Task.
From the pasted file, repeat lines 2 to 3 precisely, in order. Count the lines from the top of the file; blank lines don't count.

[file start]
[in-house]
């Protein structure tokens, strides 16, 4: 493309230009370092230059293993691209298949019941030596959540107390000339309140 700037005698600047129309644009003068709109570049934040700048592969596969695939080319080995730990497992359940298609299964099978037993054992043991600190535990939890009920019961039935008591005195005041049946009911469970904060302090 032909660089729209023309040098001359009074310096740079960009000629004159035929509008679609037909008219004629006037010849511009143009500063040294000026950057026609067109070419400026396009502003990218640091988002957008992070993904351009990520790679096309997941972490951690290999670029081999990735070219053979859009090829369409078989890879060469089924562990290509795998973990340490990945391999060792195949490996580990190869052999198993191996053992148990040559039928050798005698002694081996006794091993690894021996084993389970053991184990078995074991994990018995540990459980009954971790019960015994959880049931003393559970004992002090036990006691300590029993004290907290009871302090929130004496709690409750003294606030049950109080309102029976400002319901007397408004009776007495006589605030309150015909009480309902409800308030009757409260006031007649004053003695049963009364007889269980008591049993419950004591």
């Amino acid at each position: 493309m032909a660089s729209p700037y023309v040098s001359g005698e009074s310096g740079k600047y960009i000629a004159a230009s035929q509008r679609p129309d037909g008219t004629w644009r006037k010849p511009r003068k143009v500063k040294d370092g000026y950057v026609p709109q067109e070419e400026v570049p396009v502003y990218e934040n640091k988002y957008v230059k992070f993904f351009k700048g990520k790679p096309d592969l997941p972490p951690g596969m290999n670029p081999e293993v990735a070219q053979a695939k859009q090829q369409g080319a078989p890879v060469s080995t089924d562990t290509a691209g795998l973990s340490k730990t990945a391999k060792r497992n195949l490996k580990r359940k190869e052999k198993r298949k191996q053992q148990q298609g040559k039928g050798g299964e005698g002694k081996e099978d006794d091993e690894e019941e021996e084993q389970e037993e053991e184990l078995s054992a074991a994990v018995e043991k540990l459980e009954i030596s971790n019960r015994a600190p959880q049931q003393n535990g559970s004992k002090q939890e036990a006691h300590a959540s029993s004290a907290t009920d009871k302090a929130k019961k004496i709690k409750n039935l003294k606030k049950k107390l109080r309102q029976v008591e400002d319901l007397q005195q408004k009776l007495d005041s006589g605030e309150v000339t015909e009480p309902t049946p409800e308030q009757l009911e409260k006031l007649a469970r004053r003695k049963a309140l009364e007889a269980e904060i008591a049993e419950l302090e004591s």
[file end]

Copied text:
């Protein structure tokens, strides 16, 4: 493309230009370092230059293993691209298949019941030596959540107390000339309140 700037005698600047129309644009003068709109570049934040700048592969596969695939080319080995730990497992359940298609299964099978037993054992043991600190535990939890009920019961039935008591005195005041049946009911469970904060302090 032909660089729209023309040098001359009074310096740079960009000629004159035929509008679609037909008219004629006037010849511009143009500063040294000026950057026609067109070419400026396009502003990218640091988002957008992070993904351009990520790679096309997941972490951690290999670029081999990735070219053979859009090829369409078989890879060469089924562990290509795998973990340490990945391999060792195949490996580990190869052999198993191996053992148990040559039928050798005698002694081996006794091993690894021996084993389970053991184990078995074991994990018995540990459980009954971790019960015994959880049931003393559970004992002090036990006691300590029993004290907290009871302090929130004496709690409750003294606030049950109080309102029976400002319901007397408004009776007495006589605030309150015909009480309902409800308030009757409260006031007649004053003695049963009364007889269980008591049993419950004591």
């Amino acid at each position: 493309m032909a660089s729209p700037y023309v040098s001359g005698e009074s310096g740079k600047y960009i000629a004159a230009s035929q509008r679609p129309d037909g008219t004629w644009r006037k010849p511009r003068k143009v500063k040294d370092g000026y950057v026609p709109q067109e070419e400026v570049p396009v502003y990218e934040n640091k988002y957008v230059k992070f993904f351009k700048g990520k790679p096309d592969l997941p972490p951690g596969m290999n670029p081999e293993v990735a070219q053979a695939k859009q090829q369409g080319a078989p890879v060469s080995t089924d562990t290509a691209g795998l973990s340490k730990t990945a391999k060792r497992n195949l490996k580990r359940k190869e052999k198993r298949k191996q053992q148990q298609g040559k039928g050798g299964e005698g002694k081996e099978d006794d091993e690894e019941e021996e084993q389970e037993e053991e184990l078995s054992a074991a994990v018995e043991k540990l459980e009954i030596s971790n019960r015994a600190p959880q049931q003393n535990g559970s004992k002090q939890e036990a006691h300590a959540s029993s004290a907290t009920d009871k302090a929130k019961k004496i709690k409750n039935l003294k606030k049950k107390l109080r309102q029976v008591e400002d319901l007397q005195q408004k009776l007495d005041s006589g605030e309150v000339t015909e009480p309902t049946p409800e308030q009757l009911e409260k006031l007649a469970r004053r003695k049963a309140l009364e007889a269980e904060i008591a049993e419950l302090e004591s």